The Coalition is like a west coast version of the Southern Poverty Law Center (SPLC).I originally found out about this course by watching a videotaped session of the 1996 combined conference of the Conference of Chief Justices (CCJ) and the Conference of State Court Administrators (COSCA), held in Nashville, Tennessee in the summer of 1996 and called “Impact of the Common Law Court Movement on the Courts.”

     More than 50 state supreme court justices and state court administrators attended the Tennessee conference. The CLC session was taped with a grant from SJI. Keynote speakers were Michael Reynolds, senior intelligence analyst for the SPLC, and James Reynolds, chief of the Terrorism and Violent Crime Section, U.S. Department of Justice.

     The panel discussion included Susan Hansen, senior reporter with American Lawyer, Ohio Supreme Court Chief Justice Thomas Moyer (past president of CCJ), Utah Supreme Court Justice Michael Zimmerman, and Judges Jeffrey Langton and Gregory Mohr from Montana.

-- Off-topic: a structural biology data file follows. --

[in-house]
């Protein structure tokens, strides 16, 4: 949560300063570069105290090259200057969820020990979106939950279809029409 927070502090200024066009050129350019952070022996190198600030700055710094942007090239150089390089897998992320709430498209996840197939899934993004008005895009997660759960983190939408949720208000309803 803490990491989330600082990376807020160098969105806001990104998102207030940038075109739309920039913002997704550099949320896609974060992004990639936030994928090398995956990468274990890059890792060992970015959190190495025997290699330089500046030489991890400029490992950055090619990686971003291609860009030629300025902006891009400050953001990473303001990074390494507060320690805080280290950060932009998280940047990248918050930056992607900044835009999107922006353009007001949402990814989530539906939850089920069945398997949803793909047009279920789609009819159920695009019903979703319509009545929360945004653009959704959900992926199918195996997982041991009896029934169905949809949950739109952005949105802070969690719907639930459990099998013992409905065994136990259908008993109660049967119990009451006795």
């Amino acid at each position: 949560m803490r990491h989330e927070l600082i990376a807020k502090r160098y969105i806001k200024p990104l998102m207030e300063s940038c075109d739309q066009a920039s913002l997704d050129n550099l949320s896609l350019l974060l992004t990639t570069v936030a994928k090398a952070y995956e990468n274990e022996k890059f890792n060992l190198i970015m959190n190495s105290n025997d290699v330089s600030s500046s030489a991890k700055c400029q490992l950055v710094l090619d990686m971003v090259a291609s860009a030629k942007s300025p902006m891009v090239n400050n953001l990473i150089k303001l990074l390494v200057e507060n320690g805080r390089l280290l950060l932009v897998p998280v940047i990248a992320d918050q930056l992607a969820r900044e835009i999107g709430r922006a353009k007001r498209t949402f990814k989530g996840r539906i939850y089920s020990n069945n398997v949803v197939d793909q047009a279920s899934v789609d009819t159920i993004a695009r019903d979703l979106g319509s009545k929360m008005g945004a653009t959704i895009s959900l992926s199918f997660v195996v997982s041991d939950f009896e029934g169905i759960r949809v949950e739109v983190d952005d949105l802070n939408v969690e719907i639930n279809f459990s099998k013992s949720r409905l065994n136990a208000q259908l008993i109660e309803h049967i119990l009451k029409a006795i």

The taped session was more than three hours long. At the end of the session, one of the speakers mentioned that there was funding for additional CLC conferences. I immediately called ICM, located at NCSC in Virginia, and asked about the additional CLC conferences. My contact told me that a Scottsdale conference was going to take place in about three days. Since those two conferences, there have been additional conferences sponsored by SJI with other organizations.

     SJI sponsored a conference with the American Judicature Society in Scottsdale, Arizona in November, 1999 that was closed to the public and the press. There will also be an ICM course in Orlando, Florida on February 5-7, 2001 called “Increasing Access to Justice for pro-se Litigants,” with that organization’s perception of what “access” means.